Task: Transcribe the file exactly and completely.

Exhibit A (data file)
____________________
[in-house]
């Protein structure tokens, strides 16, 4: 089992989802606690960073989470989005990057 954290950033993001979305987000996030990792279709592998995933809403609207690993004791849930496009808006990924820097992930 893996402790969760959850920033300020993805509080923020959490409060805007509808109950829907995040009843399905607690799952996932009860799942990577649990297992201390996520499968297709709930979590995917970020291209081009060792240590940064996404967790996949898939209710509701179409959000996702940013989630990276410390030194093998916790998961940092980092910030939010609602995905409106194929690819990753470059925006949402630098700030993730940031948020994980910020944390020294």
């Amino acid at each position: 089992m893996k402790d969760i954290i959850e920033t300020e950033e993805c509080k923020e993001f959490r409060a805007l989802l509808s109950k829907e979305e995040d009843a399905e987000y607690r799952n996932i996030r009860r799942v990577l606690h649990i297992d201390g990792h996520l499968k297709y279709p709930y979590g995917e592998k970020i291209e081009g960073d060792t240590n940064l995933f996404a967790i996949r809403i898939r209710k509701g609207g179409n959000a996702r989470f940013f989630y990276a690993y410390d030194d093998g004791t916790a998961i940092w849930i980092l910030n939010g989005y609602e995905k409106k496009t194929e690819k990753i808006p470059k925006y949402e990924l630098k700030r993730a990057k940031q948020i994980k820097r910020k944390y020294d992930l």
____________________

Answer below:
[in-house]
């Protein structure tokens, strides 16, 4: 089992989802606690960073989470989005990057 954290950033993001979305987000996030990792279709592998995933809403609207690993004791849930496009808006990924820097992930 893996402790969760959850920033300020993805509080923020959490409060805007509808109950829907995040009843399905607690799952996932009860799942990577649990297992201390996520499968297709709930979590995917970020291209081009060792240590940064996404967790996949898939209710509701179409959000996702940013989630990276410390030194093998916790998961940092980092910030939010609602995905409106194929690819990753470059925006949402630098700030993730940031948020994980910020944390020294």
């Amino acid at each position: 089992m893996k402790d969760i954290i959850e920033t300020e950033e993805c509080k923020e993001f959490r409060a805007l989802l509808s109950k829907e979305e995040d009843a399905e987000y607690r799952n996932i996030r009860r799942v990577l606690h649990i297992d201390g990792h996520l499968k297709y279709p709930y979590g995917e592998k970020i291209e081009g960073d060792t240590n940064l995933f996404a967790i996949r809403i898939r209710k509701g609207g179409n959000a996702r989470f940013f989630y990276a690993y410390d030194d093998g004791t916790a998961i940092w849930i980092l910030n939010g989005y609602e995905k409106k496009t194929e690819k990753i808006p470059k925006y949402e990924l630098k700030r993730a990057k940031q948020i994980k820097r910020k944390y020294d992930l």